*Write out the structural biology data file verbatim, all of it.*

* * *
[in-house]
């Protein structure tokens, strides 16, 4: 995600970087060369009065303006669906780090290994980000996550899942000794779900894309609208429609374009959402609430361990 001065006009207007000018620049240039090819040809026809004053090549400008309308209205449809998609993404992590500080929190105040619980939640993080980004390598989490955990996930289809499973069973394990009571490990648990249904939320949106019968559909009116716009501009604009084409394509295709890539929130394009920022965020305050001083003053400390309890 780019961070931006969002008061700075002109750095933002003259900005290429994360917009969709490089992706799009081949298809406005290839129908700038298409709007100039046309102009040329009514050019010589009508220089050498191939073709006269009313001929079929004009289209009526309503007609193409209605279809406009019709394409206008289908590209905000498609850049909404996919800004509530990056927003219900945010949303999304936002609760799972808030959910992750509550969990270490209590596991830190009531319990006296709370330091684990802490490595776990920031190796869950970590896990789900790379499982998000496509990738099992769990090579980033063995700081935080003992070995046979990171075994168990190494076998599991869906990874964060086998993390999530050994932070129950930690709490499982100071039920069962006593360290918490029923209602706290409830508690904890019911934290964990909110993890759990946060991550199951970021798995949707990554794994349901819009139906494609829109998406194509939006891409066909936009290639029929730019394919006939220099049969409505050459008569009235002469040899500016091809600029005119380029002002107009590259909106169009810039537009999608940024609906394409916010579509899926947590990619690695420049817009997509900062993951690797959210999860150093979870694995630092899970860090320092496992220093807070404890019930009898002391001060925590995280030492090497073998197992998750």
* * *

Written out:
[in-house]
């Protein structure tokens, strides 16, 4: 995600970087060369009065303006669906780090290994980000996550899942000794779900894309609208429609374009959402609430361990 001065006009207007000018620049240039090819040809026809004053090549400008309308209205449809998609993404992590500080929190105040619980939640993080980004390598989490955990996930289809499973069973394990009571490990648990249904939320949106019968559909009116716009501009604009084409394509295709890539929130394009920022965020305050001083003053400390309890 780019961070931006969002008061700075002109750095933002003259900005290429994360917009969709490089992706799009081949298809406005290839129908700038298409709007100039046309102009040329009514050019010589009508220089050498191939073709006269009313001929079929004009289209009526309503007609193409209605279809406009019709394409206008289908590209905000498609850049909404996919800004509530990056927003219900945010949303999304936002609760799972808030959910992750509550969990270490209590596991830190009531319990006296709370330091684990802490490595776990920031190796869950970590896990789900790379499982998000496509990738099992769990090579980033063995700081935080003992070995046979990171075994168990190494076998599991869906990874964060086998993390999530050994932070129950930690709490499982100071039920069962006593360290918490029923209602706290409830508690904890019911934290964990909110993890759990946060991550199951970021798995949707990554794994349901819009139906494609829109998406194509939006891409066909936009290639029929730019394919006939220099049969409505050459008569009235002469040899500016091809600029005119380029002002107009590259909106169009810039537009999608940024609906394409916010579509899926947590990619690695420049817009997509900062993951690797959210999860150093979870694995630092899970860090320092496992220093807070404890019930009898002391001060925590995280030492090497073998197992998750």